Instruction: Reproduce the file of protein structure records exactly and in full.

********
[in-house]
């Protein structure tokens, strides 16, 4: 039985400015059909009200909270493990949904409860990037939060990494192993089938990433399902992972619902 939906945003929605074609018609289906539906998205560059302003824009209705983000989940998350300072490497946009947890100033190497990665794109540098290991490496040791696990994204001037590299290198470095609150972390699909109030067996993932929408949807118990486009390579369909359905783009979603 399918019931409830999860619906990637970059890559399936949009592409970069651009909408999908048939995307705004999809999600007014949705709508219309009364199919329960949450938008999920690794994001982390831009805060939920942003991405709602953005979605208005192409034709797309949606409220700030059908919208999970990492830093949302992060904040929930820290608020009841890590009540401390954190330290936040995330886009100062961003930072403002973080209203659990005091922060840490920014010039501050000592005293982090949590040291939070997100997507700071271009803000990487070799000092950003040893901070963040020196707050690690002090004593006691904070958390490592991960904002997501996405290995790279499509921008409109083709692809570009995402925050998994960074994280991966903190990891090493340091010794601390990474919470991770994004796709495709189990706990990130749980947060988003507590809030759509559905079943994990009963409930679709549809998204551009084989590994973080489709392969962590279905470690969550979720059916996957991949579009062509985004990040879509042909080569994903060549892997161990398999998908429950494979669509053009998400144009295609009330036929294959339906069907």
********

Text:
[in-house]
């Protein structure tokens, strides 16, 4: 039985400015059909009200909270493990949904409860990037939060990494192993089938990433399902992972619902 939906945003929605074609018609289906539906998205560059302003824009209705983000989940998350300072490497946009947890100033190497990665794109540098290991490496040791696990994204001037590299290198470095609150972390699909109030067996993932929408949807118990486009390579369909359905783009979603 399918019931409830999860619906990637970059890559399936949009592409970069651009909408999908048939995307705004999809999600007014949705709508219309009364199919329960949450938008999920690794994001982390831009805060939920942003991405709602953005979605208005192409034709797309949606409220700030059908919208999970990492830093949302992060904040929930820290608020009841890590009540401390954190330290936040995330886009100062961003930072403002973080209203659990005091922060840490920014010039501050000592005293982090949590040291939070997100997507700071271009803000990487070799000092950003040893901070963040020196707050690690002090004593006691904070958390490592991960904002997501996405290995790279499509921008409109083709692809570009995402925050998994960074994280991966903190990891090493340091010794601390990474919470991770994004796709495709189990706990990130749980947060988003507590809030759509559905079943994990009963409930679709549809998204551009084989590994973080489709392969962590279905470690969550979720059916996957991949579009062509985004990040879509042909080569994903060549892997161990398999998908429950494979669509053009998400144009295609009330036929294959339906069907």